At their maximum speed of 840~870 RPM (considerably higher than the rated 750 RPM), both samples of the M12-S1 were 2 dBA quieter than the reference Nexus 120 at 880~900 RPM. The claimed 8 dBA rating is not possible for me to verify as it is below the ambient level of the anechoic chamber; I measured 12 dBA, just 1 dBA higher than the noise floor of the chamber. The quality of the noise was very good, smooth with very little tonality. There's really no need to lower the speed unless you're truly a silence fanatic and the rest of your PC components (or environment, for that matter) is as quiet. This is an exceptionally quiet fan. The cooling performance a 25°C Rise, one degree worse than the Nexus at the same RPM, a very small cooling price to pay, in my opinion.

Noiseblocker M12-S2


M12-S2 summary.

SPCR Test Results: Noiseblocker M12-S2
RPM
1265
1100
900
700
550
SPL (dBA@1m)
23
17
13
12
11
°C Rise
22
23
25
29
33
Airflow in/out (FPM)
400/600
340/500
-
-
160/220
Airflow in feet per minute are given for both sides of the fan, as the exhaust side always provide much higher flow, due primarily to its much higher turbulence.

The M12-S2 is identical in appearance to the S1, and the specs are very similar except for the top speed of 1250 RPM. There were no surprises here: It was virtually identical to the S1 samples in both noise and cooling. At 900 and 700 RPM, the S2 measured a decibel higher than the S1, but this could easily be a case of sample variance. The sound quality was the same. At 1100 RPM, it was a dB quieter than the Nexus 120 and a degree worse in cooling. The slightly higher top speed allowed it to match the cooling of the Nexus 120, but still at a decibel lower noise level. The S2 is a very versatile fan, a viable, quieter alternative to the Nexus 120 for use as a case or CPU fan even in hot gaming rigs.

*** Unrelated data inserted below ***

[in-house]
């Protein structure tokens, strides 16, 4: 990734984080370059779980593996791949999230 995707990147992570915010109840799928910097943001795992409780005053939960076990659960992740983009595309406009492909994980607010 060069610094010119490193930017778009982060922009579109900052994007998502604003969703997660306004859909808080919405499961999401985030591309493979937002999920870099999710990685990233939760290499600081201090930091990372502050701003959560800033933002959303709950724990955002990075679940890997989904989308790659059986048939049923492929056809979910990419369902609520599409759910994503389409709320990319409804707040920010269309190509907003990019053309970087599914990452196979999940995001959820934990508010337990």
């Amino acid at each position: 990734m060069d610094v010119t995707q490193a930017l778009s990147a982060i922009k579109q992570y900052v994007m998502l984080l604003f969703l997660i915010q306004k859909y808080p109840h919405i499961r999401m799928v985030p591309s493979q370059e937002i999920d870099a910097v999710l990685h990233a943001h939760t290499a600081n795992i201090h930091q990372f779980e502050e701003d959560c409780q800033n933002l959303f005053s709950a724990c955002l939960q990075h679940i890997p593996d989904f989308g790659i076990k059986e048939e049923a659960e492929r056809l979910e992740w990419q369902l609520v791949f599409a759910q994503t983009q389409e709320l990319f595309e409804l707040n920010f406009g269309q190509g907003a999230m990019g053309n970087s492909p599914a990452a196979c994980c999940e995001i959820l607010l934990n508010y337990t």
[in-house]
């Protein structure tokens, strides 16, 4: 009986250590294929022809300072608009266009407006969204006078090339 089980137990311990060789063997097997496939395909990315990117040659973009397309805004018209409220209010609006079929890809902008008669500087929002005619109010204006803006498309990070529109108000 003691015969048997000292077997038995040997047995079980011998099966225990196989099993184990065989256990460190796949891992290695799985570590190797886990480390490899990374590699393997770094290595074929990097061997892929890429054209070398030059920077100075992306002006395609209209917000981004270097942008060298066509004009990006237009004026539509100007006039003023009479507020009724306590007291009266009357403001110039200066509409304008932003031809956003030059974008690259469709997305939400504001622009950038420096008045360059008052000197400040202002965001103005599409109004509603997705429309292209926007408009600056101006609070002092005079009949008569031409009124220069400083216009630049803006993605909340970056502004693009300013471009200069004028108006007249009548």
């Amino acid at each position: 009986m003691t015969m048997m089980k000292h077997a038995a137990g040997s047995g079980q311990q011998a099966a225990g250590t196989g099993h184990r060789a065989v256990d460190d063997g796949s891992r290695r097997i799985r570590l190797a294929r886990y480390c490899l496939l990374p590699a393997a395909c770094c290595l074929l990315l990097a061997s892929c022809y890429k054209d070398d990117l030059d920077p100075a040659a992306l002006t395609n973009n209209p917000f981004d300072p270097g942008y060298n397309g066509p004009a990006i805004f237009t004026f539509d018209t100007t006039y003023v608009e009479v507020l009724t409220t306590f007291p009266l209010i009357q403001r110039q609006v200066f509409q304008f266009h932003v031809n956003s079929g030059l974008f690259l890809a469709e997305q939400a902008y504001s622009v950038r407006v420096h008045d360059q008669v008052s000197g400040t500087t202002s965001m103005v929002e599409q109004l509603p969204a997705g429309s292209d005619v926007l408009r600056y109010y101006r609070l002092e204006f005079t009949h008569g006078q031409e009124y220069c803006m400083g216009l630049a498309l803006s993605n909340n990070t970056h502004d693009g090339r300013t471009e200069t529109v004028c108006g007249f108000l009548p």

Noiseblocker M12-P


M12-P summary.

SPCR Test Results: Noiseblocker M12-P
RPM
1850
1500
1100
900
700
550
SPL (dBA@1m)
32
25
17
14
12
-
°C Rise
18
19
22
25
31
-
Airflow in/out (FPM)
-
400/600
340/500
-
-
-
Airflow in feet per minute are given for both sides of the fan, as the exhaust side always provide much higher flow, due primarily to its much higher turbulence.

The M12-P differs from the S1 and S2 models in being a PWM fan and having a much higher top speed. Again, the overall noise quality is similar, although, of course, it is much louder at the >1800 RPM top speed, louder than even the huge Thermalright TY170 fan by 6 dBA. At this speed, it managed to improve on the TY170's cooling by one degree. Reducing fan speed naturally reduced noise, but it did not reach "SPCR quiet" levels till the 1100 RPM point, where it matched the cooling performance of the Nexus 120 and bettered the noise by a decibel. Below that level, it posted slightly poorer numbers than its non-PWM brethren. Despite the specified 1000~2000 RPM range, Fan Xpert 2 had no trouble starting and running this fan at 700 RPM.

While the M12-P is a quiet fan when its speed is reduced, its noise level is not quite the equal of the non-PWM variants. Althought it might be useful in a high power rig that scales down well at lower or idle power, the relatively high noise higher RPMs makes it less interesting to SPCR audiences.

There is a lower speed version of this PWM fan, called M12-PS, with a speed range of 600~1600 RPM and SPL of 7~23 dBA. This would be much more useful for SPCR readers. NB will be tapped for samples for the next fan roundup.



Previous 1 2 3 4 5 6 7 Next

Fans|Controls - Article Index
Help support this site, buy from one of our affiliate retailers!
Search: